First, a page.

If you’ve been reading about governments adopting open data policies, instituting flashy portals, and launching hackathons with an air of bemused distance it may now be time to pay attention. A new article from McKinsey & Company places the market value of open data at $3 trillion per year. While that’s not quite Internet of Things money, $3 trillion is enough to add a lot more weight to your next app contest.
In October of last year, McKinsey released another report that outlines the market opportunity in detail and cites government as a critical repository and purveyor of high value datasets. “These sources of value include new or increased revenue, savings, and economic surplus that flow from the insights provided by data as diverse as census demographics, crop reports, and information on product recalls,” article authors write.
What’s critical is how the data is released, authors point to the necessity of machine readable data that can be redistributed and shared with audiences at little to no cost to them. (That means your heavily scrubbed year-old budget PDF released to your municipal or state open data portal isn’t going to cut it.) Instead, the government has four ways to provide value – being a data provider, data engagement catalyst, as a super user, and as a policy maker.
While these areas may seem self explanatory, few governments have really opted to dive in on open data and put it to work. Much of the effort has focused on gimmicky hackathons, app challenges, or one-off summits that put a bunch of geeks in a room to eat free pizza and “raise awareness.” The article notes that for governments who opt to not only release valuable data, but reap the rewards of using data driven decision making, they can help foster longer term innovation, budget savings and streamlined service delivery.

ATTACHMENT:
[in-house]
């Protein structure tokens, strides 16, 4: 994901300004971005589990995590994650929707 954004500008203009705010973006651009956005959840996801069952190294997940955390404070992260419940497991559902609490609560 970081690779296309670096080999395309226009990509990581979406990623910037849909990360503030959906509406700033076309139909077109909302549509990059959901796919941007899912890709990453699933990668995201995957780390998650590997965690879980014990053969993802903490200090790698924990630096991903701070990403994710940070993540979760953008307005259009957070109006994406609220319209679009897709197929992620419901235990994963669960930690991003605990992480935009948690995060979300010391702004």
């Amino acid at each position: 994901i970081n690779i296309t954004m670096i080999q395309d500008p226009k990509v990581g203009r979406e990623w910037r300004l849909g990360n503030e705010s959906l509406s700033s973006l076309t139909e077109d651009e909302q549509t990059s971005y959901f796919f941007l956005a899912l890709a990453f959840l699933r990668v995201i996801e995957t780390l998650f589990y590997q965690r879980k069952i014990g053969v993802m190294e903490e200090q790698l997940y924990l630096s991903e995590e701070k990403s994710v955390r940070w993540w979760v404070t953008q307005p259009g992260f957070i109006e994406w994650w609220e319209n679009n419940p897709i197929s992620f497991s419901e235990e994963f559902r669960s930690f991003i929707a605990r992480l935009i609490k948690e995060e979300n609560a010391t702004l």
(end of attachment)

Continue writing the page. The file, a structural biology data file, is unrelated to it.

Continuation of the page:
CivSource reported yesterday on the moves by Boston Councilor Michelle Wu to build out that city’s open data effort with a coordinator and governance policies something the McKinsey authors say has to happen for open data to work. “While the benefits of open data are significant, the success of open-data programs is not guaranteed. For government to serve as an open-data provider, catalyst, user, and policy maker in an effective and sustainable way, it needs to have the right people, tools, and systems in place,” the article notes. Other cities like Pittsburg, have newly minted open data coordinators, or have added the mandate to the CTO portfolio.
The phase 2 question on open data is what happens next. Philadelphia technology officials have opted to test a model where the data is free, but the apps are backed by for-profit stickier companies over philanthropic efforts. Officials there hope this will move open data-driven civic tech from novelty to something more mainstream and economically viable. Article authors say government should also encourage datasets from private companies be made available to the public and by extension the developer community, to bring more value and depth to open data efforts. Procurement too needs to catch up to subscription based SaaS offerings common to enterprise data-driven tech. For governments sitting on the sidelines when it comes to open data, it’s hard to find a reason why $3 trillion per year isn’t enough to get going. Watch this space.